The developmental role of the Spirit

“That he would grant you, according to the riches of his glory, to be strengthened with might by his Spirit in the inner man” (Ephesians 3:16). The principle of “self” decreasing and “Christ” increasing within us is a principle that is actuated by the Spirit of God.  Strengthening with might in the inner man is a developmental process that only the Spirit of God can activate


The Ethical role of the Spirit

“That the God of our Lord Jesus Christ, the Father of glory, may give unto you the spirit of wisdom and revelation in the knowledge of him” (Ephesians 1:17).  This thought in Paul’s prayer links the Holy Spirit with mutual edification in the context of corporate worship, with charismatic wisdom in daily life, and with the transforming power of God conforming the believer to the image of Christ by getting to know Christ more and more.


The Ecclesiological role of the Spirit

For through him we both have access by one Spirit unto the Father” (Ephesians 2:18)This statement facilitates our envisioning of the Spirit as the presence of God in his one temple, and the gift of Christ to his one body, unifying the believing Jew with the believing gentile.  It stresses the common endowment of the Spirit on all believers of differing cultures and races. It emphasise the edifying and unifying impact of the Holy Spirit in the church.


The Missiological role of the Spirit

“Praying always with all prayer and supplication in the Spirit, and watching thereunto with all perseverance and supplication for all saints” (Ephesians 6:18).  In Ephesians Paul tends to highlight the role of the Spirit in the ecclesiological interaction of the believers for mutual edification and growth. In plain English he helps Christians to bless and help each other, as well as seeking to reach out to those beyond the body of Christ.  This verse is encouraging prayer in the Spirit (i.e. in tongues) whilst praying for mutual edification throughout the entire church of Jesus Christ, worldwide.  The apostle exhorts all kinds of prayer with great perseverance and observation of the needs of all Christians.  The important highlight I wish to impress my readers with is that the prayer is required to be made in the Holy Spirit. The principle being expressed is that which is expanded upon in Romans 8 which tells us that when we do not know how to pray it is expedient to pray in the Holy Spirit and to allow the Spirit of God to pray through us.  I conclude automatically that the purest manifestation of the Holy Spirit praying through me without my own thoughts and emphases seeping through is when I pray in tongues. This is missiological prayer on every conceivable level, and it is the Holy Spirit that empowers the whole.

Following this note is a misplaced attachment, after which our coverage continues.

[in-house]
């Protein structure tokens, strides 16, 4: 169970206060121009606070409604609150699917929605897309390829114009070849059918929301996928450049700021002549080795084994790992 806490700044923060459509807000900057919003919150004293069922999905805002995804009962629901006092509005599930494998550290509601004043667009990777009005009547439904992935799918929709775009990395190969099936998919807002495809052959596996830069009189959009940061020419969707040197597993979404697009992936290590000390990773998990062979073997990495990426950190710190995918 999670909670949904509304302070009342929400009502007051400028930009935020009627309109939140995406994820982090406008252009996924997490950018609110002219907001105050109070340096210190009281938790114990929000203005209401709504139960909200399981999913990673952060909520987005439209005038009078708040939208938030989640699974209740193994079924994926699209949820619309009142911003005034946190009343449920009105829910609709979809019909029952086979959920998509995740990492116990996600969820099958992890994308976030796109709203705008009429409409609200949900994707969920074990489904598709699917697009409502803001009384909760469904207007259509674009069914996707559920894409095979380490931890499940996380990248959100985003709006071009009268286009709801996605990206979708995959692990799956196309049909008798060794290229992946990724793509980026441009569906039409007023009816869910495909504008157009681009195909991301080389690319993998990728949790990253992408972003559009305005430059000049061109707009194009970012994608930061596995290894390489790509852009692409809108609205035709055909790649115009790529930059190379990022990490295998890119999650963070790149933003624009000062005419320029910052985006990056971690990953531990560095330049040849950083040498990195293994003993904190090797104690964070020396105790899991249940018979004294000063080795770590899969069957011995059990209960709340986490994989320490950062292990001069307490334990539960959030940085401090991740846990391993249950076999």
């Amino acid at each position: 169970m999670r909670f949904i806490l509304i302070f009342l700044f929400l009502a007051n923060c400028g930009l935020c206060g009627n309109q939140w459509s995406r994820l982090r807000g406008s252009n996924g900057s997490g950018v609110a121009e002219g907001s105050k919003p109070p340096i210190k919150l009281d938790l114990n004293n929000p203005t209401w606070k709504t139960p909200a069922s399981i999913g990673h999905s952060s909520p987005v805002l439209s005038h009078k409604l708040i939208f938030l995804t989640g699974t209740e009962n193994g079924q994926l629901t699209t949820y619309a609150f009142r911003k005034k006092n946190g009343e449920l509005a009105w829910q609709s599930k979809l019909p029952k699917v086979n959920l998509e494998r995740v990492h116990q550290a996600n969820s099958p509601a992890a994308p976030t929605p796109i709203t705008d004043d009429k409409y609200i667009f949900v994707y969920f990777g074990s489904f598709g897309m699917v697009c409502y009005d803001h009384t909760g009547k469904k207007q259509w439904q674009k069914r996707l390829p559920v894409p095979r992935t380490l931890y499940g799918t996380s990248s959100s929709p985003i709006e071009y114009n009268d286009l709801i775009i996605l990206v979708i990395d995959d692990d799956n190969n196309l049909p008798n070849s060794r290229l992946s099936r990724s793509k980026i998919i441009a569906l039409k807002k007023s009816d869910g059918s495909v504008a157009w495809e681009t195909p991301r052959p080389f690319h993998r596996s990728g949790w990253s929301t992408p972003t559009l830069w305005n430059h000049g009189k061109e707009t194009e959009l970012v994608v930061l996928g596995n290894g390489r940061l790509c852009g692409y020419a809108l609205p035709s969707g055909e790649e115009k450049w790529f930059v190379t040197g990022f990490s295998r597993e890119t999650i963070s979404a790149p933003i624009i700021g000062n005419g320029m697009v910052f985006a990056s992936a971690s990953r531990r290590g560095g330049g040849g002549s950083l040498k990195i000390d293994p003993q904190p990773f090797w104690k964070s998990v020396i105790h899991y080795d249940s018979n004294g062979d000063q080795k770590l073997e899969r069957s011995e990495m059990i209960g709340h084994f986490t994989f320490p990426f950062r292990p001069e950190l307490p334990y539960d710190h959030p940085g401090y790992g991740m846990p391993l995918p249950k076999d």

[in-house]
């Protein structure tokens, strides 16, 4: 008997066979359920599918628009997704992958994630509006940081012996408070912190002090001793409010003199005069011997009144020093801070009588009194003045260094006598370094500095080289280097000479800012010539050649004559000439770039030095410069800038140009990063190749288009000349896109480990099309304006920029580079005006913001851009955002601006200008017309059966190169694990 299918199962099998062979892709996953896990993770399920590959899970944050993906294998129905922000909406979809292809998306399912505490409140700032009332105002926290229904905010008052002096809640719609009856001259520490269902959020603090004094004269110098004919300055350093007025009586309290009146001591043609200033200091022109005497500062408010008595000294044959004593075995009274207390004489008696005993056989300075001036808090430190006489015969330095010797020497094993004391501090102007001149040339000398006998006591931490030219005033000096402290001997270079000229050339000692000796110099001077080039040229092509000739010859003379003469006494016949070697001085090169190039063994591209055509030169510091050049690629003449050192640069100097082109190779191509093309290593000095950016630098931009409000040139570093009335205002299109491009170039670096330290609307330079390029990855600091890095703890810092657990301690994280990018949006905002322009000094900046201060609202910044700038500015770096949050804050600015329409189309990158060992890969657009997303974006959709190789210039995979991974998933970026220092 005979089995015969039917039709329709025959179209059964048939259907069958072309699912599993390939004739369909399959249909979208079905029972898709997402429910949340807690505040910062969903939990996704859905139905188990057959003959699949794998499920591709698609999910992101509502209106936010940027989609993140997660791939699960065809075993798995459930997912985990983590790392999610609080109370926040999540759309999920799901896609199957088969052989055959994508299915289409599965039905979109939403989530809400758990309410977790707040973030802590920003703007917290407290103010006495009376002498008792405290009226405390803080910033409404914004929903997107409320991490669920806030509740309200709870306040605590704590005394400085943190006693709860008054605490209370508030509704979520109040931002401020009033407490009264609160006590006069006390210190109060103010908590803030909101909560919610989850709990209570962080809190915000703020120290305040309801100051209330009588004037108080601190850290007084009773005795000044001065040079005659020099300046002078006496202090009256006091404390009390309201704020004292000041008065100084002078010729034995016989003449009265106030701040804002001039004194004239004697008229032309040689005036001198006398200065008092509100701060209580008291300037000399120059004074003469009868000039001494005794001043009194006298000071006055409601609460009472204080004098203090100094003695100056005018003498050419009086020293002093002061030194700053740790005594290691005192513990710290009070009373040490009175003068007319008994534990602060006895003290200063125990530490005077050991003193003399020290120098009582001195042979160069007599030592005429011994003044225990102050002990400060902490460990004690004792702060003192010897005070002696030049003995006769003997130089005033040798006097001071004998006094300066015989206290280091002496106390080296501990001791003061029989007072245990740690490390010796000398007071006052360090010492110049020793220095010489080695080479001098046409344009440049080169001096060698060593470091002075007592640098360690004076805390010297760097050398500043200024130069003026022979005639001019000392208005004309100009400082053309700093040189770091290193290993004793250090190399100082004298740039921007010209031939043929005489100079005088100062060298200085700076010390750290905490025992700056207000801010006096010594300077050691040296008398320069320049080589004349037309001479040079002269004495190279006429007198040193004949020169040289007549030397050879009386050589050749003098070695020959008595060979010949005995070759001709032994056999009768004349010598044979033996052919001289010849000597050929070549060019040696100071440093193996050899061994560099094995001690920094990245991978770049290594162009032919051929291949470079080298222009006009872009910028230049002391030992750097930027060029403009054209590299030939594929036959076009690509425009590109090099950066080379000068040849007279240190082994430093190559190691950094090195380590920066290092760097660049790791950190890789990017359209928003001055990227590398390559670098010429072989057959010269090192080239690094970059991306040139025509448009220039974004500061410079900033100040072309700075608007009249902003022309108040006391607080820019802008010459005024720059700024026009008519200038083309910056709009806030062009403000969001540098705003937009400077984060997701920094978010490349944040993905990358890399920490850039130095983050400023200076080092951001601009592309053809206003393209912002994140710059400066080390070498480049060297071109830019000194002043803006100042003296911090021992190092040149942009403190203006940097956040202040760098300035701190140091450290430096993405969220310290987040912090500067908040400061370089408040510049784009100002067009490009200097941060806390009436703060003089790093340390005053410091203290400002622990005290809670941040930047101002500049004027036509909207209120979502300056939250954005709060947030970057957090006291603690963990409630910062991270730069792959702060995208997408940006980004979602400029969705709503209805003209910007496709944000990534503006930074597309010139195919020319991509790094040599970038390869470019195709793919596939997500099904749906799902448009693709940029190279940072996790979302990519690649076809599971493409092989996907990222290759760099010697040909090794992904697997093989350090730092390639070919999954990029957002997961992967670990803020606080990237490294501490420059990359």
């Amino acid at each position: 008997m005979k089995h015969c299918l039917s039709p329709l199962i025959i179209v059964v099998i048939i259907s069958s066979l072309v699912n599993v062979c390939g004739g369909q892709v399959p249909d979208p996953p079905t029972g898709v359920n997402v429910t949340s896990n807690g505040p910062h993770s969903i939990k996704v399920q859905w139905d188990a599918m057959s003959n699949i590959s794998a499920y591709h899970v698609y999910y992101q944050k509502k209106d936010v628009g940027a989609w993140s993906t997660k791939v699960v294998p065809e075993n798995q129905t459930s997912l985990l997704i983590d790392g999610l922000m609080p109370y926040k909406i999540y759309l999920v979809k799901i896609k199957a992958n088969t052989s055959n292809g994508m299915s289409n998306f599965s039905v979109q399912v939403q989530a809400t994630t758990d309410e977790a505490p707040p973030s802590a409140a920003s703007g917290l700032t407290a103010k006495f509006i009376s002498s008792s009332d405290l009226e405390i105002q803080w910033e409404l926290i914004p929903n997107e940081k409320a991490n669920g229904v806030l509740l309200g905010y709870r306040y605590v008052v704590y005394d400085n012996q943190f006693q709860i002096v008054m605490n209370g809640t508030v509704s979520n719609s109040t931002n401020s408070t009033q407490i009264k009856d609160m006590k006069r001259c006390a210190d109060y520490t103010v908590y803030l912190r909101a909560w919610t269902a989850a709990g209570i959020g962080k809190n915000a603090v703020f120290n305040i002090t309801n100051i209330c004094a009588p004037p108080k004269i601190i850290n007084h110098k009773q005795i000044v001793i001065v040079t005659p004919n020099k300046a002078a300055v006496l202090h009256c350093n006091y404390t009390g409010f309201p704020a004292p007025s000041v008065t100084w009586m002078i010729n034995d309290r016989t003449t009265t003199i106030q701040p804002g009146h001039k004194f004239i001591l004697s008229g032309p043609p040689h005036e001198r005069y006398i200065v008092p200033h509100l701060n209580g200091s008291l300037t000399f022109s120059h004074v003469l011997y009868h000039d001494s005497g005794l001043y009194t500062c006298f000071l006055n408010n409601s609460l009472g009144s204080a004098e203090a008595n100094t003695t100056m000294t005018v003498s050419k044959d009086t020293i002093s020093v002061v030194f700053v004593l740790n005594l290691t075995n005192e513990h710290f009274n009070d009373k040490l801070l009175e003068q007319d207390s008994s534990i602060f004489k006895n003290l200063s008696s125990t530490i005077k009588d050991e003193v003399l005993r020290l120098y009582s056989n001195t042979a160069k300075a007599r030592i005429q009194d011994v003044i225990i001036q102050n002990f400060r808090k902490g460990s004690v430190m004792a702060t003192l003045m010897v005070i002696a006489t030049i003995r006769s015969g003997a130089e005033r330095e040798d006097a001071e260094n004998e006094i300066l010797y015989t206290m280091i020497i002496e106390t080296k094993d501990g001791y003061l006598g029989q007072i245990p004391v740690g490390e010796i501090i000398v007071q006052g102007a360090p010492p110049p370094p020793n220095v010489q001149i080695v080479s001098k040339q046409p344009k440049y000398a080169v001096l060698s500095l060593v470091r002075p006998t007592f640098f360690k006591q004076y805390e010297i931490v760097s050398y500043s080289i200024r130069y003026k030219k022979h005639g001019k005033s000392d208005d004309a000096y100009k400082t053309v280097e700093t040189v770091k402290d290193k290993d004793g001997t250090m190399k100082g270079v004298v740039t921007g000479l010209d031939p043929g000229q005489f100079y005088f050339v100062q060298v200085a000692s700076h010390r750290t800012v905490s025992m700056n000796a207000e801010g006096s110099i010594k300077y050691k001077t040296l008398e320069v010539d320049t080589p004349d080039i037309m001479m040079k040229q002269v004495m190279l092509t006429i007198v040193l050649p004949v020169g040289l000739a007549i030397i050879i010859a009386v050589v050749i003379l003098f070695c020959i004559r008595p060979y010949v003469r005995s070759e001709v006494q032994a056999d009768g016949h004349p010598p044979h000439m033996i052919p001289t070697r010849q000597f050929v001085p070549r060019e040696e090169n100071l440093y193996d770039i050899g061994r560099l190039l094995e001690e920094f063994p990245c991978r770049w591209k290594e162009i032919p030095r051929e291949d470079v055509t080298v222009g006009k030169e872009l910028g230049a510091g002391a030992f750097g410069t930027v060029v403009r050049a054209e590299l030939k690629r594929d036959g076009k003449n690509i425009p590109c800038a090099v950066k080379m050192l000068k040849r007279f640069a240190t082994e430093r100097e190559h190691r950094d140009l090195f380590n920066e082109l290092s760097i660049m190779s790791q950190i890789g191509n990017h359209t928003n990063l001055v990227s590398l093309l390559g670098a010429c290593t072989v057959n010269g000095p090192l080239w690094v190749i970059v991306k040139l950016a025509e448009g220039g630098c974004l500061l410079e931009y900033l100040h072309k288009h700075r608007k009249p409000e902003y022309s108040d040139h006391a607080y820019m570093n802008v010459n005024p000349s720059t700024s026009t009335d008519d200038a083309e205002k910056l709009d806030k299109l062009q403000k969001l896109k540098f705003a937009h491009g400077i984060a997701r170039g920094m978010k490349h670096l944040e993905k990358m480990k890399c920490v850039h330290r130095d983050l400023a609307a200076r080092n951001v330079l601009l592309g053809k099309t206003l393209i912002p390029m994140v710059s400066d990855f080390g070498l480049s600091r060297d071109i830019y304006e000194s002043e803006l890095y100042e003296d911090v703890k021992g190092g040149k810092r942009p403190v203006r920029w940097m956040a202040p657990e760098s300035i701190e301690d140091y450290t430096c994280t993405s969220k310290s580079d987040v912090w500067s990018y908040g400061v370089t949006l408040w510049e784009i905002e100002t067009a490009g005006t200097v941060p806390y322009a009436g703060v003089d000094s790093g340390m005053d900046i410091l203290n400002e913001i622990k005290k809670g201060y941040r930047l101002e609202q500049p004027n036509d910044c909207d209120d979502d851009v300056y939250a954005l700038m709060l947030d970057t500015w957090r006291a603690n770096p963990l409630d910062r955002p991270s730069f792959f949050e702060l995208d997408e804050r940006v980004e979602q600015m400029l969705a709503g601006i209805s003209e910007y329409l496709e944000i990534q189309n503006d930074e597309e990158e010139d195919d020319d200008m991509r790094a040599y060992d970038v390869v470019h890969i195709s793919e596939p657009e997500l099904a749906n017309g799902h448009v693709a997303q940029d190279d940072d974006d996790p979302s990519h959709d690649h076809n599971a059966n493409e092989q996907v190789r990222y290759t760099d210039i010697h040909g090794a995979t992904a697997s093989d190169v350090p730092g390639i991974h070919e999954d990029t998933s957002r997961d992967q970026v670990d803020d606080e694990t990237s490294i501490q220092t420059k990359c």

The Spiritual Combat role of the Spirit

“And take the helmet of salvation, and the sword of the Spirit, which is the word of God” (Ephesians 6:17). Christians are to fight the devil and his hordes with the word of God. This is not to in any way infer a parrot like quoting of scripture like some vain superstitious mantra, but to speak biblical truth, in faith and energised by the Holy Spirit. I declare this to be true simply because when Paul writes, “the sword of the Spirit, which is the word of God,” the word or “word” is not “logos” but Rhima. This suggests that the combat with demonic forces must be engaged in with the Holy Spirit’s empowering. To engage with demonic forces without the empowering of the Holy Spirit is extremely dangerous.



The music and praise creating role of the Spirit

“speaking to one another with psalms, hymns, and songs from the Spirit. Sing and make music from your heart to the Lord” (Ephesians 5:19 NIV) or “But speak to yourselves in Psalms and hymns and songs of The Spirit; be singing in your hearts to THE LORD JEHOVAH”(The same verse from the Aramaic Bible in plain English.). There are songs of the Holy Spirit. The Holy Spirit sings. The Old Testament prophet spoke of Yahweh singing over us. Jesus sang a hymn, surely a psalm, as they left the upper room after the last supper.  It is essential to edify ourselves by singing the praises of Him who bought us and paid our ransom with His own blood. To glorify Christ, such songs of the Spirit need to be discovered and sung. Discovered in the Holy Spirit, sung in the Holy Spirit, and this is a mutually edifying exercise that Christians need to do together.



This is by no means an exhaustive list, but a list that helps us to see the comprehensive nature of what it means to live our lives in the power of the Holy Spirit.